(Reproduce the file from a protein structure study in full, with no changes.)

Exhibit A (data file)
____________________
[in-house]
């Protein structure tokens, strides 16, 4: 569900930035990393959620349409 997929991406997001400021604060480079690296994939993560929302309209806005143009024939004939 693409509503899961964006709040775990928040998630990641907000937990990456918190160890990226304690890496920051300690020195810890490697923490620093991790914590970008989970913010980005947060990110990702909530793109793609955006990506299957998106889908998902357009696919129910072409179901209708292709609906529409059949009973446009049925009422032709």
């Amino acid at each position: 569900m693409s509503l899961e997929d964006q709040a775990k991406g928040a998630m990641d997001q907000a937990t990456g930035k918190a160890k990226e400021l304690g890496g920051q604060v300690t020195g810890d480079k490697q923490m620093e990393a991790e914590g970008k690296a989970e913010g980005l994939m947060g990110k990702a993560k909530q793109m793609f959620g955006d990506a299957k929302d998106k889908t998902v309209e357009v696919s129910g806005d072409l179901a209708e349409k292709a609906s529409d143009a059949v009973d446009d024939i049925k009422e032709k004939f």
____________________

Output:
[in-house]
């Protein structure tokens, strides 16, 4: 569900930035990393959620349409 997929991406997001400021604060480079690296994939993560929302309209806005143009024939004939 693409509503899961964006709040775990928040998630990641907000937990990456918190160890990226304690890496920051300690020195810890490697923490620093991790914590970008989970913010980005947060990110990702909530793109793609955006990506299957998106889908998902357009696919129910072409179901209708292709609906529409059949009973446009049925009422032709």
């Amino acid at each position: 569900m693409s509503l899961e997929d964006q709040a775990k991406g928040a998630m990641d997001q907000a937990t990456g930035k918190a160890k990226e400021l304690g890496g920051q604060v300690t020195g810890d480079k490697q923490m620093e990393a991790e914590g970008k690296a989970e913010g980005l994939m947060g990110k990702a993560k909530q793109m793609f959620g955006d990506a299957k929302d998106k889908t998902v309209e357009v696919s129910g806005d072409l179901a209708e349409k292709a609906s529409d143009a059949v009973d446009d024939i049925k009422e032709k004939f």